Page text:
The stimulant effects of nicotine give athletes some sense of improved performance, some are mental and some are physical. The pharmacology of nicotine leads some researchers to pose the question of whether the use of nicotine constitutes legal doping in sport. Nicotine has been found in some studies to enhance information processing and attentional processes in human subjects [10]. Multiple studies have been done to test the hypothesis of improved physical performance from use of spit tobacco. These studies have shown no statistically significant increase in strength, power, or athletic skills while using tobacco products [1, 11].

11.2.3 E-Cigarettes

Electronic cigarettes are one of the newest tobacco products being used by people today. E-cigarettes work by using a battery to heat and atomize a nicotine-filled liquid into a vapor for the user to inhale or “vape.” E-cigarettes are diverse in that they are sold in many different forms, from small disposable cigarette-style types to larger reusable devices. Within this new market, submarkets have also developed for modifying reusable devices. These include larger reservoirs for the liquid, different batteries and atomizers, and coils to heat dry substances, such as marijuana.

E-cigarettes gained popularity as nicotine delivery alternatives to smoking. E-cigarettes are marketed as aids for cigarette cessation and as tolerable in more social settings where cigarette use is not permitted. Cigarettes have developed a social stigma, whereas the same stigma does not yet apply to their electronic counterparts. One survey of young adults, average age 30 who reported using e-cigarettes, was aimed at assessing perceptions on e-cigarette usage. This study found that users perceived e-cigarettes to be an aid to decrease or stop smoking and that they are more socially acceptable than smoking a cigarette. Other so-called benefits include the abundance of flavors and the perception that they are healthier than cigarettes. When prompted as to the side effects of use, most common responses were coughing, throat irritation, and lightheadedness. This survey also found that many users were not only unsure of the long-term health risks but they also unsure of the ingredients in the liquid itself [12].

The liquid used for e-cigarettes is available in over 7700 flavors and contains “propylene or polyethylene glycol, glycerin, additives and nicotine” [13]. Once heated, the composition of the aerosol/vapor has been found to include “nicotine, ultrafine particles, tobacco specific nitrosamines (TSNAs) and other toxic compounds such as acetaldehyde, acrolein, and toluene, although at significantly lower levels than in cigarettes” [13]. These ultrafine particles, in higher concentrations, have been associated with cardiovascular and respiratory disease. No direct relationship between e-cigarette use and oral health consequences has been reported, but given that the liquid does contain high levels of nicotine, the possibility still exists.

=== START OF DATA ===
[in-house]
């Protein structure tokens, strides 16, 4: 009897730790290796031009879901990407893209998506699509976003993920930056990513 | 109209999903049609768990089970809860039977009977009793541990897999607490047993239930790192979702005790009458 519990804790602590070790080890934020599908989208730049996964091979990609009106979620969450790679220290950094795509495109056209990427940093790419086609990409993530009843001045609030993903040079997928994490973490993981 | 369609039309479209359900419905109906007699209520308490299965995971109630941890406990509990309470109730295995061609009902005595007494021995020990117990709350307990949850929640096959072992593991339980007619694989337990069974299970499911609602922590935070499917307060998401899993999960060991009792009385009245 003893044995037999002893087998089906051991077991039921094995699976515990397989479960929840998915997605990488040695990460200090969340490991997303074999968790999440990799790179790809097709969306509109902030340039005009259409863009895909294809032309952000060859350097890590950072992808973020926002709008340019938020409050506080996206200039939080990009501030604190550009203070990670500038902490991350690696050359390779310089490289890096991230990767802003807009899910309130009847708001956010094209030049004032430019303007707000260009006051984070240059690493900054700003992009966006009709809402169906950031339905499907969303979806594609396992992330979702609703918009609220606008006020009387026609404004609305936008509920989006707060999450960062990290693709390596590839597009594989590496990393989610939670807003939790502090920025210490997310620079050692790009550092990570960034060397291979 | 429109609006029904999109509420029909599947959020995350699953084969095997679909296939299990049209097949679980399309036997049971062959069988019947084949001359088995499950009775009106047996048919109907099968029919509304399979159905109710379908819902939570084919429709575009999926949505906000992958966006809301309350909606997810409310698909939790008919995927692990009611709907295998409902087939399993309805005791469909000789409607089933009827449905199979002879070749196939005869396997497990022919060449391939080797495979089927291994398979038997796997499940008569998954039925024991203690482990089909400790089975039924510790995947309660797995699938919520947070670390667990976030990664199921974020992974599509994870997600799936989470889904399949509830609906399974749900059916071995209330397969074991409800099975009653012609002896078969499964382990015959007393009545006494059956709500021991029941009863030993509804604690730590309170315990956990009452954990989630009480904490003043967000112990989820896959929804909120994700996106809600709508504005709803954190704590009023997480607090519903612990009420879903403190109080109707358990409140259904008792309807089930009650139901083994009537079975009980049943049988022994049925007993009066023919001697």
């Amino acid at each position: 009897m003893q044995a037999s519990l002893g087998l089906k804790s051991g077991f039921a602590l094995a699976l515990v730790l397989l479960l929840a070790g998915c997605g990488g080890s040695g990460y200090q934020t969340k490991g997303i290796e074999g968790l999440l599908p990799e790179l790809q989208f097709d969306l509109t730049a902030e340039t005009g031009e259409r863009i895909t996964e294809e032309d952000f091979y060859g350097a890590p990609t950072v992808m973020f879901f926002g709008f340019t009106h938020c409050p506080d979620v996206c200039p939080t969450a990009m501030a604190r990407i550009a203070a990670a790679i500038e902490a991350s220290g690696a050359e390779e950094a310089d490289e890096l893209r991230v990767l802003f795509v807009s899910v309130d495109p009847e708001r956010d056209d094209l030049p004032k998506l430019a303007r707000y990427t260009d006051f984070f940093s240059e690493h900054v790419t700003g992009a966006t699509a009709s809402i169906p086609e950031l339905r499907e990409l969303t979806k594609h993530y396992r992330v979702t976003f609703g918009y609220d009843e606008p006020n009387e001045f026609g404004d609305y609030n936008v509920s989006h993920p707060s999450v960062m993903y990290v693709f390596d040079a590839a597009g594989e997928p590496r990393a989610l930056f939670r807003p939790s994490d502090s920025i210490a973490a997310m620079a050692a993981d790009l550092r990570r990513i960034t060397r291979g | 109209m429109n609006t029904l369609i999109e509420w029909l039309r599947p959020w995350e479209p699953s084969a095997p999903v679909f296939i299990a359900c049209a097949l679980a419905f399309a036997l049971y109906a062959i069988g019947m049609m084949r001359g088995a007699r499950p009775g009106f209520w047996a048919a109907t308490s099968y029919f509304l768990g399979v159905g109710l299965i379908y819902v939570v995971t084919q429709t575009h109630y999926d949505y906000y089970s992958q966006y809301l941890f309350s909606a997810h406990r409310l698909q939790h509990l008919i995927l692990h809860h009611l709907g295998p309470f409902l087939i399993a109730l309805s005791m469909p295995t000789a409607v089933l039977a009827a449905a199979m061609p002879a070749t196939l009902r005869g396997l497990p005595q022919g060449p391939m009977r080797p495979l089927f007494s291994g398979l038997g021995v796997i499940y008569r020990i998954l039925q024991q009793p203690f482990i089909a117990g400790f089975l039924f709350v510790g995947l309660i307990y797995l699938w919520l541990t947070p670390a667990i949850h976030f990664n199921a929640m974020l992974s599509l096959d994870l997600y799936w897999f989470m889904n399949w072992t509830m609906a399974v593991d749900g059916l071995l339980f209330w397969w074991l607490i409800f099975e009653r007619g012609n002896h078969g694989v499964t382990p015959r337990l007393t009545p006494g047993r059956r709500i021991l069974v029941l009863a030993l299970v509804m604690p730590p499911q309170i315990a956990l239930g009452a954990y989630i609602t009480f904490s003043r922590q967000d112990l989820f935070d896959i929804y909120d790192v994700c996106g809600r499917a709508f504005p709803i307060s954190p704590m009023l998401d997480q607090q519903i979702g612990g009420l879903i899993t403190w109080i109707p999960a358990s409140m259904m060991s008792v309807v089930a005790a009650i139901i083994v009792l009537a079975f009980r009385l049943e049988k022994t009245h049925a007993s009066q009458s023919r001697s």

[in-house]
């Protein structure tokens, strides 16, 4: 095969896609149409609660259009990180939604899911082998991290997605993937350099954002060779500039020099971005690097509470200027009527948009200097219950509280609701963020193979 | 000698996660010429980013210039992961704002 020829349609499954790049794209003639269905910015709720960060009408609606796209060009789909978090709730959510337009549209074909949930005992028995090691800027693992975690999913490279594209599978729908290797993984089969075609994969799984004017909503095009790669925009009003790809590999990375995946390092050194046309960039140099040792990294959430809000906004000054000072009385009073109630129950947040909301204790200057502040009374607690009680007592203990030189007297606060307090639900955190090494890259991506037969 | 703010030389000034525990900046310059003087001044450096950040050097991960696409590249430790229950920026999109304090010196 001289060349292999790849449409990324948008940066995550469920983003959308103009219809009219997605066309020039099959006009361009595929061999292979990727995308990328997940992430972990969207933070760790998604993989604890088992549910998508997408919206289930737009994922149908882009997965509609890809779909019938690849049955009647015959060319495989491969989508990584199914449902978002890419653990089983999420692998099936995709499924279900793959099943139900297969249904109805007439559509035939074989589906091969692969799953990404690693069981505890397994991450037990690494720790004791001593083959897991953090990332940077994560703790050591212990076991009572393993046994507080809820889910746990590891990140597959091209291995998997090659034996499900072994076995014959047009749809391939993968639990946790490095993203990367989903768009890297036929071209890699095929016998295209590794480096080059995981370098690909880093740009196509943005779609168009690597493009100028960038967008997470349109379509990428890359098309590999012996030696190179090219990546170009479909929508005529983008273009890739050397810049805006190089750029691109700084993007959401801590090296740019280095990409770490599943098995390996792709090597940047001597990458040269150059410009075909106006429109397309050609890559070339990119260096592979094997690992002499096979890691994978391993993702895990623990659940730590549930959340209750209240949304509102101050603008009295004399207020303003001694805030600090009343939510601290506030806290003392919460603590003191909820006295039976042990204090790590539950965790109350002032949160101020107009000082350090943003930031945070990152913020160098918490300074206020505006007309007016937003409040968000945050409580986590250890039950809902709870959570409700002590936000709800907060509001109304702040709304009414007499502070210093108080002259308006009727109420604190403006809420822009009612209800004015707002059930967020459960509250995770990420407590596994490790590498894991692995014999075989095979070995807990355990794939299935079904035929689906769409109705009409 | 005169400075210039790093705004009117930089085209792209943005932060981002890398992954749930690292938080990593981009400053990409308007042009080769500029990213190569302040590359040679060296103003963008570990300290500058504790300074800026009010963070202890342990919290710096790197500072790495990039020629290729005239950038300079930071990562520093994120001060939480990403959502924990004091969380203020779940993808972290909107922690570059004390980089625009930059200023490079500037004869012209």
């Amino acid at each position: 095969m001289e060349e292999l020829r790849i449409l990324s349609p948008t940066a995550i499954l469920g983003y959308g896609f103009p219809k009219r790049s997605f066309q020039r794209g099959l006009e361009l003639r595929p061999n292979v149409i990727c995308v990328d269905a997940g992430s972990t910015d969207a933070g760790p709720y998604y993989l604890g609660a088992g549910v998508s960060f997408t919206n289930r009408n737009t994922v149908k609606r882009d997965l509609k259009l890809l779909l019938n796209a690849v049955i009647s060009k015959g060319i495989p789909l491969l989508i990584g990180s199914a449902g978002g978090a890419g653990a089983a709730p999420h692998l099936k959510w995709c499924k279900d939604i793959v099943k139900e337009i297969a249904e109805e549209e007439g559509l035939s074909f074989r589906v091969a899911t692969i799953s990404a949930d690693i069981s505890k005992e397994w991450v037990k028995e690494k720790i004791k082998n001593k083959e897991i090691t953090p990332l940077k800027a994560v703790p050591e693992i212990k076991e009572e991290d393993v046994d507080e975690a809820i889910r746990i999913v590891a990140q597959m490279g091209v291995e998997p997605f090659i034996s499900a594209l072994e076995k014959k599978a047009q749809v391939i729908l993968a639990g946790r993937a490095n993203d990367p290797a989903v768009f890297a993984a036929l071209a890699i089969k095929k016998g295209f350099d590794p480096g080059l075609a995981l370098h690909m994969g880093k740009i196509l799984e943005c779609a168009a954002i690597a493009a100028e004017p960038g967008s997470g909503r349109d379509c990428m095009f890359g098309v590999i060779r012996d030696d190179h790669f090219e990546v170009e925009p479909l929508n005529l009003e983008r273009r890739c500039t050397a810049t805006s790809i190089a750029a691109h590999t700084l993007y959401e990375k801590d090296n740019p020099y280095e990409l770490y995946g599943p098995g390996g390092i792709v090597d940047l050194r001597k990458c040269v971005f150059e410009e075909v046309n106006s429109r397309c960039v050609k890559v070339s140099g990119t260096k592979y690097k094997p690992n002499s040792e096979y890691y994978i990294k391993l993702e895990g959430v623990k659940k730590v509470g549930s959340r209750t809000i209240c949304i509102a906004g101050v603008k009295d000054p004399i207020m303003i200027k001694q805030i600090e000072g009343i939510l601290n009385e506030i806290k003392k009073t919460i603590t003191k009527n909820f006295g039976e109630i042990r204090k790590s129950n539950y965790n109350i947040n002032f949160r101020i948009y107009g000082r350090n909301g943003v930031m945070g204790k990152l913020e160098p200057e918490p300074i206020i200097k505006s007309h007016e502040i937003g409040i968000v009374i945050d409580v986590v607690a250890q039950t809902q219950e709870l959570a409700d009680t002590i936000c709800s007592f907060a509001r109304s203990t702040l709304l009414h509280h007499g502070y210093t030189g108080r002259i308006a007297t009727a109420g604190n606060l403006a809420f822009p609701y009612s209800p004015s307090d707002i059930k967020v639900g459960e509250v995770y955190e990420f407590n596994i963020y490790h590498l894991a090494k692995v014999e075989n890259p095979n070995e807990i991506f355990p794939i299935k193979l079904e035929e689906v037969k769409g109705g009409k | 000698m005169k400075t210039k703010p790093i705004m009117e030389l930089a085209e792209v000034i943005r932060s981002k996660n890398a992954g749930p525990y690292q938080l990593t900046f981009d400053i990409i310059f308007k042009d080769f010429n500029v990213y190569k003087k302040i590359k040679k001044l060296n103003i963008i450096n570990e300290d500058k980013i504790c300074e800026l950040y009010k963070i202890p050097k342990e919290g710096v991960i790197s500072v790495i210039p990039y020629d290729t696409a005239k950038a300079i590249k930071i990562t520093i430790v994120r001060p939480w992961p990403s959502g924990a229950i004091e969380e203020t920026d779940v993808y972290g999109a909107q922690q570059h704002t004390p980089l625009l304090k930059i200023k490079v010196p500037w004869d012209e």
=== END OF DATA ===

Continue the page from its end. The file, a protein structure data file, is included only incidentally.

E-cigarettes do pose a dental trauma risk as we have begun to see. According to the US Fire Administration, between 2009 and 2014, there were 25 reported incidents involving explosions and fires as a result of e-cigarette use [14]. Some of the most common injuries reported after an e-cigarette explosion include “intraoral burns, luxation injuries, and chipped and fractured teeth” [14]. These may seem insignificant, but serious accidents have occurred. These include formation of an antra-oral communication, spinal fracture, and respiratory tract burns. Eighty percent of these adverse outcomes transpired during use [14]. Furthermore, if an explosion does occur while in use, it is important to evaluate the patient for trauma to the head and neck region, possible concussion, and maintenance of a patent airway [15].

11.2.4 Prevalence of Tobacco Use by Athletes: High School, College, and Professional

Overall use of tobacco products continues to decrease over time according to the CDC. Combustible tobacco product use is declining in high school students overall, and high school athletes are less likely to be smokers than nonathletes to maintain physical fitness and optimize athletic performance. Athletes in high school who use tobacco generally use spit tobacco as it can be used discreetly during practice and games unlike combustible tobacco products which are discouraged by sports organizations. Some trends emerge as we examine spit tobacco use by high school age individuals. Spit tobacco use among high school males is about 14% of total. These users frequently use spit tobacco while playing or watching sports and the greater their involvement in sports, the greater their likelihood of spit tobacco use [16]. Peer pressure is a large part of this spit tobacco use in high school. Among a group of 995 adolescent football players, it was found that 30% of these athletes had tried spit tobacco and that of the players that had tried spit tobacco 60% cited friends’ use as the major reason that they tried tobacco [16]. College years see increases in all types of tobacco use, and students experiment with substances previously not legally available to them [17]. The use of tobacco products by college athletes also is increasing. Much of this spit tobacco use in college is sport specific with baseball having the highest prevalence. Spit tobacco use in baseball is well documented (see ► Sect. 11.3). Spit tobacco use prevalence among college baseball athletes has been seen in the 45–55% range [18, 19]. Of the baseball athletes who use spit tobacco in college, nearly half of these players began their tobacco use during high school years [19]. From the data reviewed, it is found that playing sports in all levels increases the prevalence of spit tobacco use. As health-care professionals, we have a duty to offer cessation programs to assist athletes to break the habit of tobacco use. Interventions with cessation programs are effective and can double the likelihood that an athlete will stop using spit tobacco [20].